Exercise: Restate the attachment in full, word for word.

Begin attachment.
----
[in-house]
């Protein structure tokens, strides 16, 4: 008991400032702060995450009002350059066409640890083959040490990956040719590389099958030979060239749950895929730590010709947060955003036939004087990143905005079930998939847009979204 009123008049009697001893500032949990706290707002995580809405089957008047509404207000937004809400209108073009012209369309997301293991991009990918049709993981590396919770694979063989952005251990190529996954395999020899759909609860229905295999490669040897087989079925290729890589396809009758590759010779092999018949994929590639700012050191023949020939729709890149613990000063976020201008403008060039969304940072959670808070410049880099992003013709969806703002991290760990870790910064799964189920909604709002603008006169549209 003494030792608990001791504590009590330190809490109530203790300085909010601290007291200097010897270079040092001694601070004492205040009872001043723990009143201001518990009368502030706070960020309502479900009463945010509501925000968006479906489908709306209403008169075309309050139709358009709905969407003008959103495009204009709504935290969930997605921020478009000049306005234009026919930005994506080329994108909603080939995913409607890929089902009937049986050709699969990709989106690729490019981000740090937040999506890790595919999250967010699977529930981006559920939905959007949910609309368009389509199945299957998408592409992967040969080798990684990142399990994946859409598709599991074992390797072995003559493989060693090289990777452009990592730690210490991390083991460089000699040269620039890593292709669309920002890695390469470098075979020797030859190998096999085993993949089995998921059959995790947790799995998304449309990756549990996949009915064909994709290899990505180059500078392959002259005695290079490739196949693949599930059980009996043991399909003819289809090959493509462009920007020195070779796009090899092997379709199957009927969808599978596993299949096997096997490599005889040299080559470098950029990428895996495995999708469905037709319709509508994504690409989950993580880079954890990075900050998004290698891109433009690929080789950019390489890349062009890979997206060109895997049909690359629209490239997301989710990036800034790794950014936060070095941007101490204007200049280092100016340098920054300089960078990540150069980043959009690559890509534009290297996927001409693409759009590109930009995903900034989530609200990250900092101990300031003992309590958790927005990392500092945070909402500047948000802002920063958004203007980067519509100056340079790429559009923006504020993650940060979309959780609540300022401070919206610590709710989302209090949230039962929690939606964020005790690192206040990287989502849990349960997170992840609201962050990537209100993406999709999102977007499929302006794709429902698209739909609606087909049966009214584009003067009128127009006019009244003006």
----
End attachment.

[in-house]
């Protein structure tokens, strides 16, 4: 008991400032702060995450009002350059066409640890083959040490990956040719590389099958030979060239749950895929730590010709947060955003036939004087990143905005079930998939847009979204 009123008049009697001893500032949990706290707002995580809405089957008047509404207000937004809400209108073009012209369309997301293991991009990918049709993981590396919770694979063989952005251990190529996954395999020899759909609860229905295999490669040897087989079925290729890589396809009758590759010779092999018949994929590639700012050191023949020939729709890149613990000063976020201008403008060039969304940072959670808070410049880099992003013709969806703002991290760990870790910064799964189920909604709002603008006169549209 003494030792608990001791504590009590330190809490109530203790300085909010601290007291200097010897270079040092001694601070004492205040009872001043723990009143201001518990009368502030706070960020309502479900009463945010509501925000968006479906489908709306209403008169075309309050139709358009709905969407003008959103495009204009709504935290969930997605921020478009000049306005234009026919930005994506080329994108909603080939995913409607890929089902009937049986050709699969990709989106690729490019981000740090937040999506890790595919999250967010699977529930981006559920939905959007949910609309368009389509199945299957998408592409992967040969080798990684990142399990994946859409598709599991074992390797072995003559493989060693090289990777452009990592730690210490991390083991460089000699040269620039890593292709669309920002890695390469470098075979020797030859190998096999085993993949089995998921059959995790947790799995998304449309990756549990996949009915064909994709290899990505180059500078392959002259005695290079490739196949693949599930059980009996043991399909003819289809090959493509462009920007020195070779796009090899092997379709199957009927969808599978596993299949096997096997490599005889040299080559470098950029990428895996495995999708469905037709319709509508994504690409989950993580880079954890990075900050998004290698891109433009690929080789950019390489890349062009890979997206060109895997049909690359629209490239997301989710990036800034790794950014936060070095941007101490204007200049280092100016340098920054300089960078990540150069980043959009690559890509534009290297996927001409693409759009590109930009995903900034989530609200990250900092101990300031003992309590958790927005990392500092945070909402500047948000802002920063958004203007980067519509100056340079790429559009923006504020993650940060979309959780609540300022401070919206610590709710989302209090949230039962929690939606964020005790690192206040990287989502849990349960997170992840609201962050990537209100993406999709999102977007499929302006794709429902698209739909609606087909049966009214584009003067009128127009006019009244003006």